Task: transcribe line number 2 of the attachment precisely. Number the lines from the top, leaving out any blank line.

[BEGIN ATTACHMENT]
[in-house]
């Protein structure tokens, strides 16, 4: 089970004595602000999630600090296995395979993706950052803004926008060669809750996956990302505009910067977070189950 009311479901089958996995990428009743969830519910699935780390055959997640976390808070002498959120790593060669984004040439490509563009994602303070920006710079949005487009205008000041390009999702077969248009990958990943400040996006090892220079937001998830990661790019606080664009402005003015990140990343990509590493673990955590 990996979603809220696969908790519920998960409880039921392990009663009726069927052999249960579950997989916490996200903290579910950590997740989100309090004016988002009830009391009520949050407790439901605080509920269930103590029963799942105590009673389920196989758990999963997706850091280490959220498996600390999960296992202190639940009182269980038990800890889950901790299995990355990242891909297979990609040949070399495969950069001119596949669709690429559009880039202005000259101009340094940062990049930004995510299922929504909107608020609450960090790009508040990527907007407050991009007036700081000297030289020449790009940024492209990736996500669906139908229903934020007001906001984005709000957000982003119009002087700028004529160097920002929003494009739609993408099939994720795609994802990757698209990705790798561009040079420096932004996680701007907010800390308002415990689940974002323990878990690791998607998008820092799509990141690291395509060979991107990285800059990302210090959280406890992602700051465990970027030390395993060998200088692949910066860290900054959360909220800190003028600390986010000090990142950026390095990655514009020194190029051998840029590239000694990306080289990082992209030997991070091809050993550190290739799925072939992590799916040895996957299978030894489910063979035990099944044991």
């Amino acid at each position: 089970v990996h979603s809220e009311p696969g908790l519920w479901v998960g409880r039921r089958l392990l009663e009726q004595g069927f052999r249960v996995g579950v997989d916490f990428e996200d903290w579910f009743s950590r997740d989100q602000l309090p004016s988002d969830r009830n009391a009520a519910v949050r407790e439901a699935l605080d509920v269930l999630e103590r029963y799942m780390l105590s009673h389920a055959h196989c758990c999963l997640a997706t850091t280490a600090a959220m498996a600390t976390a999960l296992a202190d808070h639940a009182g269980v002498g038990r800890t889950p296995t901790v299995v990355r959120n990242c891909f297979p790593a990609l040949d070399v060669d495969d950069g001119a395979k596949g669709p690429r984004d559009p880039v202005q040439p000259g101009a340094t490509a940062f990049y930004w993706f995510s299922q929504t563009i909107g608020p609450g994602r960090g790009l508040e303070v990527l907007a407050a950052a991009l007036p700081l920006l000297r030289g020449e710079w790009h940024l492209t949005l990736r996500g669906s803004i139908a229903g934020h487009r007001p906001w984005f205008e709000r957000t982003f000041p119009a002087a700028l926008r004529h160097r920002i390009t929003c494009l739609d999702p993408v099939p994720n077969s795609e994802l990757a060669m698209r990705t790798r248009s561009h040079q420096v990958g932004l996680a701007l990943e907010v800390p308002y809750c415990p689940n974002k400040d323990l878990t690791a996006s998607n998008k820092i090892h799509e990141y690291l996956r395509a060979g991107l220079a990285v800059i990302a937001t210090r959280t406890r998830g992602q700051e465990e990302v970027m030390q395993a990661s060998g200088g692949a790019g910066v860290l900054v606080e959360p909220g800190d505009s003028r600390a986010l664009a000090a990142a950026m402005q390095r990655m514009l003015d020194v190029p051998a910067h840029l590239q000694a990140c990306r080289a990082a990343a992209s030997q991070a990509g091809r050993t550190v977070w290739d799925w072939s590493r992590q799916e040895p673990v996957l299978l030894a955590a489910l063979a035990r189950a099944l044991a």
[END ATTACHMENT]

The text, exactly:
């Protein structure tokens, strides 16, 4: 089970004595602000999630600090296995395979993706950052803004926008060669809750996956990302505009910067977070189950 009311479901089958996995990428009743969830519910699935780390055959997640976390808070002498959120790593060669984004040439490509563009994602303070920006710079949005487009205008000041390009999702077969248009990958990943400040996006090892220079937001998830990661790019606080664009402005003015990140990343990509590493673990955590 990996979603809220696969908790519920998960409880039921392990009663009726069927052999249960579950997989916490996200903290579910950590997740989100309090004016988002009830009391009520949050407790439901605080509920269930103590029963799942105590009673389920196989758990999963997706850091280490959220498996600390999960296992202190639940009182269980038990800890889950901790299995990355990242891909297979990609040949070399495969950069001119596949669709690429559009880039202005000259101009340094940062990049930004995510299922929504909107608020609450960090790009508040990527907007407050991009007036700081000297030289020449790009940024492209990736996500669906139908229903934020007001906001984005709000957000982003119009002087700028004529160097920002929003494009739609993408099939994720795609994802990757698209990705790798561009040079420096932004996680701007907010800390308002415990689940974002323990878990690791998607998008820092799509990141690291395509060979991107990285800059990302210090959280406890992602700051465990970027030390395993060998200088692949910066860290900054959360909220800190003028600390986010000090990142950026390095990655514009020194190029051998840029590239000694990306080289990082992209030997991070091809050993550190290739799925072939992590799916040895996957299978030894489910063979035990099944044991």